I have consistently worked on railway heritage projects since 2011, when I got involved in the Manchester Victoria Station project as an associate at BDP.

Since then I’ve had the opportunity to work on various different railway sites from Brighton to Swansea and up to Carlisle. I still relish the opportunity to work on this fascinating typology.

It is always intriguing to research the history of how our railways, their stations and associated structures such as bridges came into being.

Quite often the stories behind the origins of our railway buildings read a bit like a soap opera. There are different companies who pitched for the best routes, and the names of the sane eminent engineers of the time reappear all around the country – such as George Stephenson, Joseph Locke and Thomas Brassey.

It can be quite complex to establish the history and evolution of a railway site. The early stations in particular went through rapid changes through the 19th and 20th centuries.

It is important to understand the architectural history of the station buildings and their immediate surroundings. Also important to understand is the wider context of how the use of materials and building technology changed dramatically across this period.

My railway book collection therefore features books specifically on the history of bridges and cast iron structures amongst others. When you focus on a particular railway line or site, you will find many books written by railway enthusiasts who have undertaken their own research.

Even my big stack (which is still growing) is just a drop in the ocean of books on the history of railways in our country!

A stack of approximately 30 books about railway heritage.


Historic England Listing Selection Guide for Infrastructure: Transport

As with many other building typologies, the Listing Selection Guide is a useful starting point for research. In a relatively short document it packs in the key information to set the national context. It also provides a useful select bibliography.

‘Britain’s Historic Railway Buildings: A Gazetteer of Structures and Sites’ Gordon Biddle

Just as I will always check whether a site is listed in the region’s Pevsner, this is my go-to when I first start researching a railway site. It doesn’t have EVERY railway site in the country in it – but almost! It provides accurate key information on that site. From there I assess how much more detail I need and what other sources I should look at.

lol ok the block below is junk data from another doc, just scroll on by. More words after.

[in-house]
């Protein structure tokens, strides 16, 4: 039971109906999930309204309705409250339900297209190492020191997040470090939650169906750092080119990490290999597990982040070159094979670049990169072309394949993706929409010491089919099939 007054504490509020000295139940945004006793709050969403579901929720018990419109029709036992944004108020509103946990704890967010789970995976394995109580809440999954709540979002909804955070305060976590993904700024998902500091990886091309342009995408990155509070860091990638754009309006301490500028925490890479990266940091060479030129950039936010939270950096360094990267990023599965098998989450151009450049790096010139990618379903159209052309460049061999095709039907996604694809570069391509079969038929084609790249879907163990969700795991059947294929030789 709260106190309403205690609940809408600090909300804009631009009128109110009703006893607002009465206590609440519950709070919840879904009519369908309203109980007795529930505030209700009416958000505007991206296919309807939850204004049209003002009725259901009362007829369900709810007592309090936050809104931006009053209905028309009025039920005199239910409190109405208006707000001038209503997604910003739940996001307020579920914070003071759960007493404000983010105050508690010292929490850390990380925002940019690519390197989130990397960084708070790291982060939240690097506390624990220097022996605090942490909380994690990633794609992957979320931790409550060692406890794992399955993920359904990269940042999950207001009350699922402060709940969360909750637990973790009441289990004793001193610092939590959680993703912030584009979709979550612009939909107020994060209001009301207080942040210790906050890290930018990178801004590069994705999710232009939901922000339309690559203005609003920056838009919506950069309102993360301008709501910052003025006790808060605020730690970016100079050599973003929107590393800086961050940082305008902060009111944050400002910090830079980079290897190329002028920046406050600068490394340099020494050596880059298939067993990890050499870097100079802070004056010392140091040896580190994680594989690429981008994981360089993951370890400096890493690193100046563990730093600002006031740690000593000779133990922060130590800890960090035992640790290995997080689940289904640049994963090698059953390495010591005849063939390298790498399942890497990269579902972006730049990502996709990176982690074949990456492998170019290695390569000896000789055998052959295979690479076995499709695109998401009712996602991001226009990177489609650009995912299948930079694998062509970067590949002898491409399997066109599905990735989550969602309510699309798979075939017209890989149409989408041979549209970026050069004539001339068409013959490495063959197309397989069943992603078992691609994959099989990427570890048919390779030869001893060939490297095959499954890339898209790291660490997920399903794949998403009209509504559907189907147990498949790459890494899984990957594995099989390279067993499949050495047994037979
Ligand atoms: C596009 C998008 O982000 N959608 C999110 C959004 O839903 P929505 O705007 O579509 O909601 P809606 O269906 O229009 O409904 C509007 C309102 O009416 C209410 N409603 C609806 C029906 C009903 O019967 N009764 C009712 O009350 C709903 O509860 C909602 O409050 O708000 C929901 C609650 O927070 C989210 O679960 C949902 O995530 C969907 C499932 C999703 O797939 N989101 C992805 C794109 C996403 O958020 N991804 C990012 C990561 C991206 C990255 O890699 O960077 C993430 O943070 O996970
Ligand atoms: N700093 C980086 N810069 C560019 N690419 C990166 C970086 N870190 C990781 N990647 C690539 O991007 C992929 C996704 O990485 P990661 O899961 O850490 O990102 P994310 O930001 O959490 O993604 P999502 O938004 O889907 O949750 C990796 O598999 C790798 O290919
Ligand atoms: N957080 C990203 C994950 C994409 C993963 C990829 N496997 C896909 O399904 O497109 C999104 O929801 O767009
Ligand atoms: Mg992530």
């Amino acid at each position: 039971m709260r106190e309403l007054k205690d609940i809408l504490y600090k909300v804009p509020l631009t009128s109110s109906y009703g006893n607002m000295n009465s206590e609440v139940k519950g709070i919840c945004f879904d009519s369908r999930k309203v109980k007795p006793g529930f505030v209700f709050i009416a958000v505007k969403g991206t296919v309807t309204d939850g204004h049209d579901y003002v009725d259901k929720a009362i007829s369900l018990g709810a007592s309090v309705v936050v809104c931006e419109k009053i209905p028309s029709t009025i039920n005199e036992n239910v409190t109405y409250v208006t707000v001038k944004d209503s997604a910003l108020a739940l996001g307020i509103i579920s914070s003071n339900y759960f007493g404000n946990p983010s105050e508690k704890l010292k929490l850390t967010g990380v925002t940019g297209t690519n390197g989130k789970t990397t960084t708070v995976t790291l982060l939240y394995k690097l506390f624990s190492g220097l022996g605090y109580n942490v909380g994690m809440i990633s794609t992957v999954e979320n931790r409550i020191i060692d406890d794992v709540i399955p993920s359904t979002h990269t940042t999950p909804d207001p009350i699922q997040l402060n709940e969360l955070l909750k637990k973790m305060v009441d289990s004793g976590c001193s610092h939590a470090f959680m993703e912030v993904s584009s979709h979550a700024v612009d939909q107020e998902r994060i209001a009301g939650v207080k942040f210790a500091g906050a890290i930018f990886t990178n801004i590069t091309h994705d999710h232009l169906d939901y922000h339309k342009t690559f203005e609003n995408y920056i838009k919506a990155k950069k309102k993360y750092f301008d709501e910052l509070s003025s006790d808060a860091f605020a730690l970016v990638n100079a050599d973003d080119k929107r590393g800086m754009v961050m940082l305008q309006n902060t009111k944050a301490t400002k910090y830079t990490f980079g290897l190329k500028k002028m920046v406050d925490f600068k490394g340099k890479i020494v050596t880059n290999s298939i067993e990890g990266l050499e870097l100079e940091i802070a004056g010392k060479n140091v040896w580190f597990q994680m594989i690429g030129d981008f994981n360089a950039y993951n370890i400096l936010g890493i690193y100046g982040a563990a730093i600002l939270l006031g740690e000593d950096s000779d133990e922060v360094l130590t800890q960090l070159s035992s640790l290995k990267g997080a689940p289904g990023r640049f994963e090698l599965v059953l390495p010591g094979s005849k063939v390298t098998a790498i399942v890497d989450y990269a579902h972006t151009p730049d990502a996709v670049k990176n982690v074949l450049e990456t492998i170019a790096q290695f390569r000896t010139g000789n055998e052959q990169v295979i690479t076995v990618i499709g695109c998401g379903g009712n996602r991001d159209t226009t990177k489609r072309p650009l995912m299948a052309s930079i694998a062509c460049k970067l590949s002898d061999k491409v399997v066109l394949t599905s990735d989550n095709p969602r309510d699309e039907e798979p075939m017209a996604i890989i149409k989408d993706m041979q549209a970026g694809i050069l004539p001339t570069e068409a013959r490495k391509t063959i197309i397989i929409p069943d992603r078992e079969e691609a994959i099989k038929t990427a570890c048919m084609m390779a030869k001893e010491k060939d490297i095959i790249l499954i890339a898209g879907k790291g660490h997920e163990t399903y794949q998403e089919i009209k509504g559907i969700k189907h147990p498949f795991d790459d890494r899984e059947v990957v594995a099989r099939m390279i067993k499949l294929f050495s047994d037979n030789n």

‘The English Railway Station’ by Steven Parissien

A beautiful book with photos which really evoke a bygone era. Very useful to understand the architectural development and social history of the British Railway Station


‘The Railway Goods Shed and Warehouse in England’ – Historic England

The heritage of our railways isn’t just restricted to the station buildings. As such it is important to understand the development and heritage merit of other railway structures such as goods sheds and warehouses.

This is a detailed in-depth study which is invaluable for understanding these important sites – many of which are vacant or underused.

‘The Railway Companion Describing an Excursion Along the Liverpool Line’

When I worked on the Ordsall Chord I tried to access as many original sources as possible. This helped me to understand the original construction and evolution of the oldest surviving passenger railway station in the world.

This wonderful book published in 1833 is a great example – just like Michael Portillo uses the Bradshaw’s guides on his Great Railway Journeys!


Look out for the next in BB’s Book series which will be on mill buildings.

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